Getting on Schedule, or obtaining a GSA MAS contract, can be an overwhelming process. The amount of paperwork that must be completed and compiled is daunting and the regulations and statutes that apply to these contracts are as complicated and voluminous as the IRS Tax Code. While each contract has different requirements, there is a basic process for becoming and being a Schedules contractor: offer, negotiation, award, and performance.

Offer - In order to become party to a GSA MAS contract, a prospective contractor must submit an offer to GSA. This step initiates the process of obtaining a GSA MAS contract. An offer is a completed Solicitation and any required attachments submitted by an offeror under the appropriate Schedule and will form the terms and conditions of the Schedules contract. Offerors should follow all of the requirements outlined in the Solicitation.

Review/Negotiation - GSA's goal is to provide its customers with the best product or service at the lowest possible price. In order to achieve this goal, once a technical review of an offer is complete GSA may negotiate further reductions in pricing or other concessions with offerors. Negotiations are an important element of the offer process and should be carefully considered both at the negotiation and offer preparation phases.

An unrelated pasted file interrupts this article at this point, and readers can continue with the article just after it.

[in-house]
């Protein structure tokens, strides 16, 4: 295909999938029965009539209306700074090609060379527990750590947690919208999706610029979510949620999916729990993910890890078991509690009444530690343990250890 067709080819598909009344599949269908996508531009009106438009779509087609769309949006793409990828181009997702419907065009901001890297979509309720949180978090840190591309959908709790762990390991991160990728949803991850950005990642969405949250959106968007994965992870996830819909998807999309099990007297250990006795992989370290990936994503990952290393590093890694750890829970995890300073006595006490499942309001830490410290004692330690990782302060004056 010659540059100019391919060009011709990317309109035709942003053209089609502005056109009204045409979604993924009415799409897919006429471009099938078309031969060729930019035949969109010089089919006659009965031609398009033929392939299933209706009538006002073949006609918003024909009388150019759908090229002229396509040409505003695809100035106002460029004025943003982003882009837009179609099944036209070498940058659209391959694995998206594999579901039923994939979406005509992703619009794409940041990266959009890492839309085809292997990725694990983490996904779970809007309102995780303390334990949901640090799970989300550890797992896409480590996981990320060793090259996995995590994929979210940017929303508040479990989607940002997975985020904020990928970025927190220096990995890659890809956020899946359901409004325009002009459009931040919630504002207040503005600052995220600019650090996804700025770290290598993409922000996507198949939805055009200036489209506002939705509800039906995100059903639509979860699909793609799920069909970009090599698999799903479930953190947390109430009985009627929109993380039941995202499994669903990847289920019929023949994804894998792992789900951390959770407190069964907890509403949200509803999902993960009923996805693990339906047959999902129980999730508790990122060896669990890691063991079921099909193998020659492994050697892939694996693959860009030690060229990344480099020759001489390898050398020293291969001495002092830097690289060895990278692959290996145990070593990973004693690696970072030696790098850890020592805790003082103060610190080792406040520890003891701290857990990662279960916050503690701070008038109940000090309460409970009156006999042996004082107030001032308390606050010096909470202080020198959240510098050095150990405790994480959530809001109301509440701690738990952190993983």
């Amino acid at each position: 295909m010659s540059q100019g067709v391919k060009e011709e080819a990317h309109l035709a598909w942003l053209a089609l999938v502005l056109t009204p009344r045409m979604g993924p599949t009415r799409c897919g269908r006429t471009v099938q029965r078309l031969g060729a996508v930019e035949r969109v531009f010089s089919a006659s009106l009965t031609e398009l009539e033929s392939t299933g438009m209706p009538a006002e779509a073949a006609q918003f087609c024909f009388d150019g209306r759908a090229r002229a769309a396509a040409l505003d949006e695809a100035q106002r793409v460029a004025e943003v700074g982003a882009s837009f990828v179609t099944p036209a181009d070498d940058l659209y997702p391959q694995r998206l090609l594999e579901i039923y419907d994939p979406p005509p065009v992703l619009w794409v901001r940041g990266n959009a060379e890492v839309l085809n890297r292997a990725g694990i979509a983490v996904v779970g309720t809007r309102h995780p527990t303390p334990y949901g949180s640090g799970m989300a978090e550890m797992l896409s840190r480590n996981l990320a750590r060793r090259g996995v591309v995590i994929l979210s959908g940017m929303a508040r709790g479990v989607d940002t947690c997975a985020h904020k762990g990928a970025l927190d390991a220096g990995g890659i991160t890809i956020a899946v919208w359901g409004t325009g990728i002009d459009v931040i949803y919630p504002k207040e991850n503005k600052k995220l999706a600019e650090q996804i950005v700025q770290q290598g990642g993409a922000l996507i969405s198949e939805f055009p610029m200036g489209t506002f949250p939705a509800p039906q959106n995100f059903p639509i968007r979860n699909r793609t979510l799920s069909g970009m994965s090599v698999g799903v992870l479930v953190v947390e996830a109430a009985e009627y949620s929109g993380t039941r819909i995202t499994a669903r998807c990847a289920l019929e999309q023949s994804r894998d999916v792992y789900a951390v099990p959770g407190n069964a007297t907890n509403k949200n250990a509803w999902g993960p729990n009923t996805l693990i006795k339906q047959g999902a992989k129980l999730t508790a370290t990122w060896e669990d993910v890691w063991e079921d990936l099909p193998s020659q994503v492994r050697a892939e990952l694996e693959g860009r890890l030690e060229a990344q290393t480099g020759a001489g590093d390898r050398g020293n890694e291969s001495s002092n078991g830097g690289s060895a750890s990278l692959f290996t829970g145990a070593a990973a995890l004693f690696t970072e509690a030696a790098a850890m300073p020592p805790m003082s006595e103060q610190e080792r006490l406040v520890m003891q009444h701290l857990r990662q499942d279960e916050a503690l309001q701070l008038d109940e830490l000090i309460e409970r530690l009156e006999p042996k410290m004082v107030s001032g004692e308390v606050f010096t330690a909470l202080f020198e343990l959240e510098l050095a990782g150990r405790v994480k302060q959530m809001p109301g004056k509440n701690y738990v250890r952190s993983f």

Award - Contract award is GSA's acceptance of the offeror's proposal and price terms, incorporating any counteroffers negotiated by the parties, and the final phase of contract formation. Once GSA has accepted your offer, it will issue a unique contract number that you, as a GSA Schedules Contract Holder, may use to sell your approved products or services to the government or other eligible entities.

Contract Performance - Once you receive a contract number from GSA, you are now party to a contract with GSA and have obligations under that contract. When a federal buyer purchases a good or service from your Schedules contract, the purchase order/task order incorporates the terms of your Schedules contract and along with its unique terms creates a separate contract between you and the buyer. Contractors should not forget, however, that they have an ongoing contract (their Schedules contract) with GSA with its own unique requirements under which they must perform.

The Benefit of Becoming a Schedules Contractor